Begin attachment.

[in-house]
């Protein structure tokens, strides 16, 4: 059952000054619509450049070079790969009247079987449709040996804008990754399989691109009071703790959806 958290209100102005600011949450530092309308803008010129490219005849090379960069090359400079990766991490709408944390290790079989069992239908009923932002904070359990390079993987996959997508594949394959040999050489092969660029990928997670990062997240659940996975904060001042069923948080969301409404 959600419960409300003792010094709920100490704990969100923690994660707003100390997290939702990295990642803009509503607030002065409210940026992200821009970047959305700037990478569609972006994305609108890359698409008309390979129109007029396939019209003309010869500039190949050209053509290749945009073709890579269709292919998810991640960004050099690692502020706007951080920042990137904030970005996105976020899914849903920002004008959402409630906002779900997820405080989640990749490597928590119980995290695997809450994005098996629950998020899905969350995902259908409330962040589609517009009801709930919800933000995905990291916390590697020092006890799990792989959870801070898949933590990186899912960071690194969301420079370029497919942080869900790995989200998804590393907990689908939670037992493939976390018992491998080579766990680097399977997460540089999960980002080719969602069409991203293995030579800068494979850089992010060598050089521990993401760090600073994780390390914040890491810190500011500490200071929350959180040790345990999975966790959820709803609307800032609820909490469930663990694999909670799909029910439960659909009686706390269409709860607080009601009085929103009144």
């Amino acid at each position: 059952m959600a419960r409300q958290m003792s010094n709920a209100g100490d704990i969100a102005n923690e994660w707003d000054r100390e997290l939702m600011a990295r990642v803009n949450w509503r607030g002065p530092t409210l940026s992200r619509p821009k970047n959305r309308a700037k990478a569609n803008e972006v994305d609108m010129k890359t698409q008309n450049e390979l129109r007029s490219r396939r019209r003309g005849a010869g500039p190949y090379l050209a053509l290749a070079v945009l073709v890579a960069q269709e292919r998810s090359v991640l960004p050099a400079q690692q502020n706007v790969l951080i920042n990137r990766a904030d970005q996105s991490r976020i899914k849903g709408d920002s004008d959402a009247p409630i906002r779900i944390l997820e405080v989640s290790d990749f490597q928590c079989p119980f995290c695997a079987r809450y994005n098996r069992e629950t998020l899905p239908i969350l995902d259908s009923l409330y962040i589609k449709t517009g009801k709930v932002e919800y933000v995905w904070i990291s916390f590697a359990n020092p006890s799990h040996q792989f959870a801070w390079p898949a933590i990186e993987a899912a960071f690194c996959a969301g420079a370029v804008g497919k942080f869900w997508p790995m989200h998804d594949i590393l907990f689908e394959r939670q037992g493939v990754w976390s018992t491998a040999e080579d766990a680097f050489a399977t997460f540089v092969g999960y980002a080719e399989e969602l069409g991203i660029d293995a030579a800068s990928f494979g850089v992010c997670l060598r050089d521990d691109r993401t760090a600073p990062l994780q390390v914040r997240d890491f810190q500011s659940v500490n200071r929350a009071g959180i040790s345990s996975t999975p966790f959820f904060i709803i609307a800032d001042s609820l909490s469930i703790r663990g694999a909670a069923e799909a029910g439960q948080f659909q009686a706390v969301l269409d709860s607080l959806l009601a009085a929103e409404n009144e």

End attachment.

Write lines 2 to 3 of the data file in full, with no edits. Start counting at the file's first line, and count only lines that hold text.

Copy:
């Protein structure tokens, strides 16, 4: 059952000054619509450049070079790969009247079987449709040996804008990754399989691109009071703790959806 958290209100102005600011949450530092309308803008010129490219005849090379960069090359400079990766991490709408944390290790079989069992239908009923932002904070359990390079993987996959997508594949394959040999050489092969660029990928997670990062997240659940996975904060001042069923948080969301409404 959600419960409300003792010094709920100490704990969100923690994660707003100390997290939702990295990642803009509503607030002065409210940026992200821009970047959305700037990478569609972006994305609108890359698409008309390979129109007029396939019209003309010869500039190949050209053509290749945009073709890579269709292919998810991640960004050099690692502020706007951080920042990137904030970005996105976020899914849903920002004008959402409630906002779900997820405080989640990749490597928590119980995290695997809450994005098996629950998020899905969350995902259908409330962040589609517009009801709930919800933000995905990291916390590697020092006890799990792989959870801070898949933590990186899912960071690194969301420079370029497919942080869900790995989200998804590393907990689908939670037992493939976390018992491998080579766990680097399977997460540089999960980002080719969602069409991203293995030579800068494979850089992010060598050089521990993401760090600073994780390390914040890491810190500011500490200071929350959180040790345990999975966790959820709803609307800032609820909490469930663990694999909670799909029910439960659909009686706390269409709860607080009601009085929103009144």
């Amino acid at each position: 059952m959600a419960r409300q958290m003792s010094n709920a209100g100490d704990i969100a102005n923690e994660w707003d000054r100390e997290l939702m600011a990295r990642v803009n949450w509503r607030g002065p530092t409210l940026s992200r619509p821009k970047n959305r309308a700037k990478a569609n803008e972006v994305d609108m010129k890359t698409q008309n450049e390979l129109r007029s490219r396939r019209r003309g005849a010869g500039p190949y090379l050209a053509l290749a070079v945009l073709v890579a960069q269709e292919r998810s090359v991640l960004p050099a400079q690692q502020n706007v790969l951080i920042n990137r990766a904030d970005q996105s991490r976020i899914k849903g709408d920002s004008d959402a009247p409630i906002r779900i944390l997820e405080v989640s290790d990749f490597q928590c079989p119980f995290c695997a079987r809450y994005n098996r069992e629950t998020l899905p239908i969350l995902d259908s009923l409330y962040i589609k449709t517009g009801k709930v932002e919800y933000v995905w904070i990291s916390f590697a359990n020092p006890s799990h040996q792989f959870a801070w390079p898949a933590i990186e993987a899912a960071f690194c996959a969301g420079a370029v804008g497919k942080f869900w997508p790995m989200h998804d594949i590393l907990f689908e394959r939670q037992g493939v990754w976390s018992t491998a040999e080579d766990a680097f050489a399977t997460f540089v092969g999960y980002a080719e399989e969602l069409g991203i660029d293995a030579a800068s990928f494979g850089v992010c997670l060598r050089d521990d691109r993401t760090a600073p990062l994780q390390v914040r997240d890491f810190q500011s659940v500490n200071r929350a009071g959180i040790s345990s996975t999975p966790f959820f904060i709803i609307a800032d001042s609820l909490s469930i703790r663990g694999a909670a069923e799909a029910g439960q948080f659909q009686a706390v969301l269409d709860s607080l959806l009601a009085a929103e409404n009144e």